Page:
I've been following a troll by the name of Young Apologist who showed up at Skeptico, recently. Mostly, I've been quiet while the others dissect his nonsense line-by-line. He ended up repeating one tired old thing about how you can't use material description to talk about "immaterial" objects like souls and such. And that gets to the title of this post.
Like so many other dualists, he's essentially trying to describe something, not by what properties it has or what it does, but by what it's not. Of course, that leaves him with an infinite amount of room to move goalposts.
In science, you have to define what you're talking about in a meaningful manner. You do this so that you have testable predictions: What will you see when you examine the subject? What will happen when you do X to the subject? If those predictions are wrong, then you can admit you're wrong. Faith works the opposite way: "I am infallible" is the underlying basis of faith. Laying out definitions for the things they have faith in can only create opportunities for them to be demonstrated as wrong.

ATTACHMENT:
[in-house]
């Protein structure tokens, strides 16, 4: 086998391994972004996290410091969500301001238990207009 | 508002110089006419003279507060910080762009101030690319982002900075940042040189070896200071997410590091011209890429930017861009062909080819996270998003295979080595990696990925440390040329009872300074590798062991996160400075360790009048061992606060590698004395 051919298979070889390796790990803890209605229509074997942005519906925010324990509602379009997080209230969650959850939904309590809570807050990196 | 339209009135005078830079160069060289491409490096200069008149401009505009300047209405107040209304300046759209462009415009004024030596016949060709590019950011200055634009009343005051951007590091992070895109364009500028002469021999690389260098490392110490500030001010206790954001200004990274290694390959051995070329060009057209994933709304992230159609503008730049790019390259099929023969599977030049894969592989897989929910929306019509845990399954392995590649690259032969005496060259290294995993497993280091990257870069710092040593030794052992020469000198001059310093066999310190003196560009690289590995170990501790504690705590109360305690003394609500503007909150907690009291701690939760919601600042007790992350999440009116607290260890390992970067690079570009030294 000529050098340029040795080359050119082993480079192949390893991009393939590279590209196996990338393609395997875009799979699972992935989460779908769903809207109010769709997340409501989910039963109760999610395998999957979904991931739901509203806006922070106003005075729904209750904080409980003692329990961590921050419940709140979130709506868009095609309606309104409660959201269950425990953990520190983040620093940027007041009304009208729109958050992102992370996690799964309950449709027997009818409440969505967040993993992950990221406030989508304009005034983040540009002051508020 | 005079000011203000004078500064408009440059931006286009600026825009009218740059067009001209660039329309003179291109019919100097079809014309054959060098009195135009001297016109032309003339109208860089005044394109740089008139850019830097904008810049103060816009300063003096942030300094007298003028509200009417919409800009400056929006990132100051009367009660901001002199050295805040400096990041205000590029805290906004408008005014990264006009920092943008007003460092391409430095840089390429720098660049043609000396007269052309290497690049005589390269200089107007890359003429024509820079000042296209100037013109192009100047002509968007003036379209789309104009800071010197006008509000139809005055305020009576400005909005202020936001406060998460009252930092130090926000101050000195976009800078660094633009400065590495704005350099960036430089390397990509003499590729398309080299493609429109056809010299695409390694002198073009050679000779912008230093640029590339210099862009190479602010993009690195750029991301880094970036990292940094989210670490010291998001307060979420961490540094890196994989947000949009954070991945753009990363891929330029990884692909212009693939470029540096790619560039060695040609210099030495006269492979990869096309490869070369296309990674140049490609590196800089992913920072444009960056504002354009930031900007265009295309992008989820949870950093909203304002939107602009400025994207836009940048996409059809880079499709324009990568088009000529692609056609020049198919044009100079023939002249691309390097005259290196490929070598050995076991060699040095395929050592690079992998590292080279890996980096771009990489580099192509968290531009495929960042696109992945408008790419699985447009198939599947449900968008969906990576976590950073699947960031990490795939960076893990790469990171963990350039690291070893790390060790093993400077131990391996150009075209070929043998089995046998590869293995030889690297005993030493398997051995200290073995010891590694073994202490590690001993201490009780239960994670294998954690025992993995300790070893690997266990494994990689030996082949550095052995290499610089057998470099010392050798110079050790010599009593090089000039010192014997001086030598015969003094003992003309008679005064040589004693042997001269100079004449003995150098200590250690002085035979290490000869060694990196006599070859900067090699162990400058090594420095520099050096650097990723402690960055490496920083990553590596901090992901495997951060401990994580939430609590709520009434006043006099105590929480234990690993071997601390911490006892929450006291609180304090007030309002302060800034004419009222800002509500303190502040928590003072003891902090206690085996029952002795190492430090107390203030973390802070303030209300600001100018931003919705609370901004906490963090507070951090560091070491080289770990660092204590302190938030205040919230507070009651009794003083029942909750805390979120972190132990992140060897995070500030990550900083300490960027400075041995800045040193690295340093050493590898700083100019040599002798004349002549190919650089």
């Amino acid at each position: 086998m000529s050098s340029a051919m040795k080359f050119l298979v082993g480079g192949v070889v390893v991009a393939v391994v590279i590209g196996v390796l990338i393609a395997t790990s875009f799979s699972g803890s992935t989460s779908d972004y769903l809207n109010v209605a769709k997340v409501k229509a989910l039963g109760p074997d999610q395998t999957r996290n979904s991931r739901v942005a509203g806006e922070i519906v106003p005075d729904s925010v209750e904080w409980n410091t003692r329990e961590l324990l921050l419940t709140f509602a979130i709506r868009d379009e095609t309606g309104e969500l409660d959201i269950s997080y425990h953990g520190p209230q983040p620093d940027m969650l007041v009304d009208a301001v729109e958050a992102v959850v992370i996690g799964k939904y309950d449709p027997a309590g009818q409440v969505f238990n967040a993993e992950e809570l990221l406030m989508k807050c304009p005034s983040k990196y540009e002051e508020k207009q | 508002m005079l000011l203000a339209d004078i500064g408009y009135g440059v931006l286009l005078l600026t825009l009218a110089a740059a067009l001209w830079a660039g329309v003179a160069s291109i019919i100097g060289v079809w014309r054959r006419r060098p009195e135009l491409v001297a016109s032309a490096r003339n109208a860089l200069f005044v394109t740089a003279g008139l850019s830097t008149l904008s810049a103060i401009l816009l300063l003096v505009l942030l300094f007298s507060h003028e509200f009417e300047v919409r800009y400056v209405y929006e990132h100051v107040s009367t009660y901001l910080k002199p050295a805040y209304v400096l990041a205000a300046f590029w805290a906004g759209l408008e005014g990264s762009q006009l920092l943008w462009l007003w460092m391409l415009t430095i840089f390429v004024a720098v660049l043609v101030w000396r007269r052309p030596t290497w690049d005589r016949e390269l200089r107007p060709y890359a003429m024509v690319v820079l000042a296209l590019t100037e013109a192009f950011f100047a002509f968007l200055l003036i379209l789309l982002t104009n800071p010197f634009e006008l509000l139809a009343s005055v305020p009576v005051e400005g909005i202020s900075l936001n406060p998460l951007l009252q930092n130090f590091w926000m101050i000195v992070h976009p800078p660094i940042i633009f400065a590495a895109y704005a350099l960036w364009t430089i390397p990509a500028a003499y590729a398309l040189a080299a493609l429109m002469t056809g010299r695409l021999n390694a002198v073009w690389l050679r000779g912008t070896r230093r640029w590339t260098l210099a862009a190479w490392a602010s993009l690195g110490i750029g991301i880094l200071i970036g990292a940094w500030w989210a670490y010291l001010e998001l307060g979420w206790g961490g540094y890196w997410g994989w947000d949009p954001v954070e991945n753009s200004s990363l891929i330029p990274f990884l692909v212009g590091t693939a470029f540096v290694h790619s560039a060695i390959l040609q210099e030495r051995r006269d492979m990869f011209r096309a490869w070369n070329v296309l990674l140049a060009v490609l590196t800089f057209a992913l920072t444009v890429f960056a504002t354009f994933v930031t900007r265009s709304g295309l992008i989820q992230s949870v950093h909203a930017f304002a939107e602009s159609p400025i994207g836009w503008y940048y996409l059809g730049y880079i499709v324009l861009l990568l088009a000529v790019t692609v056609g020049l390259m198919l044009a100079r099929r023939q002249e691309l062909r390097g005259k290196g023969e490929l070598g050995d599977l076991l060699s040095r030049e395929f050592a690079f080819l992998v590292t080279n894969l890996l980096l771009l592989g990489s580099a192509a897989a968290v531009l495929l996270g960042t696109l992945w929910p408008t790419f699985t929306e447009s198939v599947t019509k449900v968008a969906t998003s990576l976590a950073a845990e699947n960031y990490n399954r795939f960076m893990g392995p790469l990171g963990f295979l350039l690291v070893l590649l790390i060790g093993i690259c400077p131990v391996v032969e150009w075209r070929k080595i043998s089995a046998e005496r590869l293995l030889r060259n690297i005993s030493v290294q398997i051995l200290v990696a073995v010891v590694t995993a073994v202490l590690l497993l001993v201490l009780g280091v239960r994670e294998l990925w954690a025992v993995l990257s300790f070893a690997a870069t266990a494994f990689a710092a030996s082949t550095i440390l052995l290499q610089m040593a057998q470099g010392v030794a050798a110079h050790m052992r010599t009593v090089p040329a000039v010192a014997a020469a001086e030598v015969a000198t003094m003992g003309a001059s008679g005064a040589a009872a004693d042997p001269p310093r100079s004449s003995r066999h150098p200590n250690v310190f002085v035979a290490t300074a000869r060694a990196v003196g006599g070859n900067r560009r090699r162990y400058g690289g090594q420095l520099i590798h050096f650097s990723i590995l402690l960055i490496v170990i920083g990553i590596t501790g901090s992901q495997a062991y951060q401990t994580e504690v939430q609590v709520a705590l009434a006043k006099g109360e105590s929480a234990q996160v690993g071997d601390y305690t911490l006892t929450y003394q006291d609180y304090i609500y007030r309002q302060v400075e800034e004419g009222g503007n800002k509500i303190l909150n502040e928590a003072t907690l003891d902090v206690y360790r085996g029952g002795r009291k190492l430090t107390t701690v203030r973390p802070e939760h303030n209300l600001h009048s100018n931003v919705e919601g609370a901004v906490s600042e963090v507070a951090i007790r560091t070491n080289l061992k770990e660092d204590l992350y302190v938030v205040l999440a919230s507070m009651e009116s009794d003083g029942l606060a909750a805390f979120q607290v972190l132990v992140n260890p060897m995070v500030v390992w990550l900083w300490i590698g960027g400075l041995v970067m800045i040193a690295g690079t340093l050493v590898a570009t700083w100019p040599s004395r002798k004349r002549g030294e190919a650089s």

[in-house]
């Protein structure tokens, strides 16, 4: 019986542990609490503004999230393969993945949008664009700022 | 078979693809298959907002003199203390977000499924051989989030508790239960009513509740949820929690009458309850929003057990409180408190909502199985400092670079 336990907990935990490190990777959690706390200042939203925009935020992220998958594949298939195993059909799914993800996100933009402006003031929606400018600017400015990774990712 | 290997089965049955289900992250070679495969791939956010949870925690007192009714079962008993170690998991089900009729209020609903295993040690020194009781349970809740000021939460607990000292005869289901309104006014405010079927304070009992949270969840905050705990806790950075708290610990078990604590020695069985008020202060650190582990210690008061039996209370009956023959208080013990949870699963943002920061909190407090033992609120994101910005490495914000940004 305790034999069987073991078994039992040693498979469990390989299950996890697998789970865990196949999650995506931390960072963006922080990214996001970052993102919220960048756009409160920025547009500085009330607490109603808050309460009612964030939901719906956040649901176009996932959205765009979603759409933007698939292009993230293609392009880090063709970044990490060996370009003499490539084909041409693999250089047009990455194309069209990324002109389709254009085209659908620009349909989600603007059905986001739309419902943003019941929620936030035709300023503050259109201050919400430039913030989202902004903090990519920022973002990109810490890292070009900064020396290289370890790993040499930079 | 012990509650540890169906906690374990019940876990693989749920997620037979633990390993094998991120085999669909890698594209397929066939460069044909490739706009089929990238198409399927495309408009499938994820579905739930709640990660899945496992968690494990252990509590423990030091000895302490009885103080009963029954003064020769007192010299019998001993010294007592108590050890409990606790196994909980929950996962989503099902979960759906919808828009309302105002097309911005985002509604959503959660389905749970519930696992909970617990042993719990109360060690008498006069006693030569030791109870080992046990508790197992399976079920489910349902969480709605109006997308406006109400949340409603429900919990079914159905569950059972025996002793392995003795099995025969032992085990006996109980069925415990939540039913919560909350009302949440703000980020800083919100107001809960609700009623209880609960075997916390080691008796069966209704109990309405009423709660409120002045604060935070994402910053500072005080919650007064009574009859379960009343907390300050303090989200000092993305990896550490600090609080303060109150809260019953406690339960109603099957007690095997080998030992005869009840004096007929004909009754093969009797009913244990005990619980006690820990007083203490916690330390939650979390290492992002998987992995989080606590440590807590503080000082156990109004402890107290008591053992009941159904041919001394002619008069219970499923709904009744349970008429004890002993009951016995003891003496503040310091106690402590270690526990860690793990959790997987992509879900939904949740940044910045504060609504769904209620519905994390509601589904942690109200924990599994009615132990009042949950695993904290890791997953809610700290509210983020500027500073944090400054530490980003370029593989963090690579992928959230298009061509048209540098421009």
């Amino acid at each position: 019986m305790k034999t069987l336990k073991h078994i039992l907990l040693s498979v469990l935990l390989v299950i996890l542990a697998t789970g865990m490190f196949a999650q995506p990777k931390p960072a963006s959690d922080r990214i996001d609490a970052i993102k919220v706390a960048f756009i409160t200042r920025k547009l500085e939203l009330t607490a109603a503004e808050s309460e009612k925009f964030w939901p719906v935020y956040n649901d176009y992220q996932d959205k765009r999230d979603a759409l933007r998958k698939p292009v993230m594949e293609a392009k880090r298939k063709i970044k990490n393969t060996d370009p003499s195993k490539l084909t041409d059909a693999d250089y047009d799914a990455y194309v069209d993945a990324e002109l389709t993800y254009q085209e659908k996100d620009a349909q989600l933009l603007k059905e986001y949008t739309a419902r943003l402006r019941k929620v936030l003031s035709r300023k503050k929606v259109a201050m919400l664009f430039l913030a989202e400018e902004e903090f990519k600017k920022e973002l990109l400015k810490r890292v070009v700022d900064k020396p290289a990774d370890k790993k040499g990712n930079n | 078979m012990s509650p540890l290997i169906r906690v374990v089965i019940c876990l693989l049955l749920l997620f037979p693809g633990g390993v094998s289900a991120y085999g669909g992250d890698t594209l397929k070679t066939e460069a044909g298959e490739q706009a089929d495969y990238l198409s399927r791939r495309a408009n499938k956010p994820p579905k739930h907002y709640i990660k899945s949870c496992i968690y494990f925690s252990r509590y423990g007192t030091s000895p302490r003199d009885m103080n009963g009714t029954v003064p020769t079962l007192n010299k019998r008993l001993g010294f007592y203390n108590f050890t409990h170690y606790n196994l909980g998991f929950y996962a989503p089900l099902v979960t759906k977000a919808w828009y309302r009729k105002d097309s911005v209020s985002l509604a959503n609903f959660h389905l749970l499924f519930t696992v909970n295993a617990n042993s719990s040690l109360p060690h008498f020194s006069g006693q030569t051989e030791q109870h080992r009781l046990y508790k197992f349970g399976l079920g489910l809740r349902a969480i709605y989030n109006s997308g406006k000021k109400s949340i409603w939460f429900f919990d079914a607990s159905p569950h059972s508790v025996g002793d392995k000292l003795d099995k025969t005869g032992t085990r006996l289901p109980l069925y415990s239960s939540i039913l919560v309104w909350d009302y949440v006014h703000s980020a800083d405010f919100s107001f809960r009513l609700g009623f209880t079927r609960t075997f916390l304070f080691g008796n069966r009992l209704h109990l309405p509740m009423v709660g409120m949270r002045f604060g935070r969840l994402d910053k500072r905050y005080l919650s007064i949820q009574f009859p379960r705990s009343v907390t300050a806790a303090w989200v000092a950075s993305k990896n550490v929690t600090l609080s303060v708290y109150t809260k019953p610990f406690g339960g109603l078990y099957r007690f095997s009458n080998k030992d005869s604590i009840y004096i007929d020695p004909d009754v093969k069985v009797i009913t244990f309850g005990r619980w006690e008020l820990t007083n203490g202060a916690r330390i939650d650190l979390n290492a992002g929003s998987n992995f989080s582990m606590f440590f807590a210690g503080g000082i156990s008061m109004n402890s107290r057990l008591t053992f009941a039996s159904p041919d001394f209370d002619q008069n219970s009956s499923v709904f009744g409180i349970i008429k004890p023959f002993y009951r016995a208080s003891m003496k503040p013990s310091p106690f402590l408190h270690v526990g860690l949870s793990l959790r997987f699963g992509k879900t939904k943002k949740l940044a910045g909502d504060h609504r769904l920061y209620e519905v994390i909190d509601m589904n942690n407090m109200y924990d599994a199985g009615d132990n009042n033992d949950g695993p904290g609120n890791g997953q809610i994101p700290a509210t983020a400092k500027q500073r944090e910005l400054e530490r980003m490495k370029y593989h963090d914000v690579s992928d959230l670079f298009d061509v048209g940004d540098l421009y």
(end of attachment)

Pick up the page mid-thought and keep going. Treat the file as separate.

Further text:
That's why they use nonsense words like "supernatural" to avoid defining their terms. Of course, this has a nasty habit of removing evidence from the process. If there's no evidence, no predictions, or anything like that, how do they know? The typical response I get boils down to reassertion of their superiority: They can know the unknowable because they said so.
It's really pathetic.